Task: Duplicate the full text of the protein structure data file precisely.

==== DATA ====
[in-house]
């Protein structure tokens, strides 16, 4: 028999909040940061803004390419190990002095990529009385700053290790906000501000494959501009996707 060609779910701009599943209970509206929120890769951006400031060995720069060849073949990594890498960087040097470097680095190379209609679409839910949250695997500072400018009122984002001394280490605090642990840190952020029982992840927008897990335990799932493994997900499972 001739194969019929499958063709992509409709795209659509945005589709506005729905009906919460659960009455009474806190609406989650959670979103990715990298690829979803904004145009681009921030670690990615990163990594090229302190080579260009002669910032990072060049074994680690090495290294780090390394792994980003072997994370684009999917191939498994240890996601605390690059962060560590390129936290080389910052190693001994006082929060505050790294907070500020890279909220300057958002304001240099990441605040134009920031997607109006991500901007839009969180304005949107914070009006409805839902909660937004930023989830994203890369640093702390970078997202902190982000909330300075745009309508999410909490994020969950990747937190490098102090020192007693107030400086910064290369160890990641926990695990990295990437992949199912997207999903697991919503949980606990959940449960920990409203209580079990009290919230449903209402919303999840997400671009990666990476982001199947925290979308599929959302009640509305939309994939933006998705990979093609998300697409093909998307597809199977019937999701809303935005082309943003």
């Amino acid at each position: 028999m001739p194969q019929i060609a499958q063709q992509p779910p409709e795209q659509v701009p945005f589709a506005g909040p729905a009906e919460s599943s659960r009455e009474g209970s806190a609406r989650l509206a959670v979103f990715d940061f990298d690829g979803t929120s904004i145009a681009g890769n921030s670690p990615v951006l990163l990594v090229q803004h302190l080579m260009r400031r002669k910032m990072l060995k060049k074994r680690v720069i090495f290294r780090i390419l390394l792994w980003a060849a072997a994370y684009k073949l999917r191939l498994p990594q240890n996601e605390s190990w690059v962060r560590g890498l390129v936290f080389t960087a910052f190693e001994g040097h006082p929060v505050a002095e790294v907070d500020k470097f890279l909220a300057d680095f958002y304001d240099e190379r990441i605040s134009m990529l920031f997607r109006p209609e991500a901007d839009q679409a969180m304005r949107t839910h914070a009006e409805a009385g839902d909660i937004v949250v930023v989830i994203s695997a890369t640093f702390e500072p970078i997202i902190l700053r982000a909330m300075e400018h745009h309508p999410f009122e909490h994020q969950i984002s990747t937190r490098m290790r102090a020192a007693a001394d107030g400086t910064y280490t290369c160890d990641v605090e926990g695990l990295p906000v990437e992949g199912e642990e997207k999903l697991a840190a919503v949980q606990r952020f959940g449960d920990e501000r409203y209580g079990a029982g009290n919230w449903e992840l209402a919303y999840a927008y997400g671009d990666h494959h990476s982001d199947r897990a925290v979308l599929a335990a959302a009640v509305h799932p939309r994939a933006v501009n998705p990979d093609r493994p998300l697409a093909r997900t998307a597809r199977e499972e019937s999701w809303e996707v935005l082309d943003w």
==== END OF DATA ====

[in-house]
């Protein structure tokens, strides 16, 4: 028999909040940061803004390419190990002095990529009385700053290790906000501000494959501009996707 060609779910701009599943209970509206929120890769951006400031060995720069060849073949990594890498960087040097470097680095190379209609679409839910949250695997500072400018009122984002001394280490605090642990840190952020029982992840927008897990335990799932493994997900499972 001739194969019929499958063709992509409709795209659509945005589709506005729905009906919460659960009455009474806190609406989650959670979103990715990298690829979803904004145009681009921030670690990615990163990594090229302190080579260009002669910032990072060049074994680690090495290294780090390394792994980003072997994370684009999917191939498994240890996601605390690059962060560590390129936290080389910052190693001994006082929060505050790294907070500020890279909220300057958002304001240099990441605040134009920031997607109006991500901007839009969180304005949107914070009006409805839902909660937004930023989830994203890369640093702390970078997202902190982000909330300075745009309508999410909490994020969950990747937190490098102090020192007693107030400086910064290369160890990641926990695990990295990437992949199912997207999903697991919503949980606990959940449960920990409203209580079990009290919230449903209402919303999840997400671009990666990476982001199947925290979308599929959302009640509305939309994939933006998705990979093609998300697409093909998307597809199977019937999701809303935005082309943003």
């Amino acid at each position: 028999m001739p194969q019929i060609a499958q063709q992509p779910p409709e795209q659509v701009p945005f589709a506005g909040p729905a009906e919460s599943s659960r009455e009474g209970s806190a609406r989650l509206a959670v979103f990715d940061f990298d690829g979803t929120s904004i145009a681009g890769n921030s670690p990615v951006l990163l990594v090229q803004h302190l080579m260009r400031r002669k910032m990072l060995k060049k074994r680690v720069i090495f290294r780090i390419l390394l792994w980003a060849a072997a994370y684009k073949l999917r191939l498994p990594q240890n996601e605390s190990w690059v962060r560590g890498l390129v936290f080389t960087a910052f190693e001994g040097h006082p929060v505050a002095e790294v907070d500020k470097f890279l909220a300057d680095f958002y304001d240099e190379r990441i605040s134009m990529l920031f997607r109006p209609e991500a901007d839009q679409a969180m304005r949107t839910h914070a009006e409805a009385g839902d909660i937004v949250v930023v989830i994203s695997a890369t640093f702390e500072p970078i997202i902190l700053r982000a909330m300075e400018h745009h309508p999410f009122e909490h994020q969950i984002s990747t937190r490098m290790r102090a020192a007693a001394d107030g400086t910064y280490t290369c160890d990641v605090e926990g695990l990295p906000v990437e992949g199912e642990e997207k999903l697991a840190a919503v949980q606990r952020f959940g449960d920990e501000r409203y209580g079990a029982g009290n919230w449903e992840l209402a919303y999840a927008y997400g671009d990666h494959h990476s982001d199947r897990a925290v979308l599929a335990a959302a009640v509305h799932p939309r994939a933006v501009n998705p990979d093609r493994p998300l697409a093909r997900t998307a597809r199977e499972e019937s999701w809303e996707v935005l082309d943003w």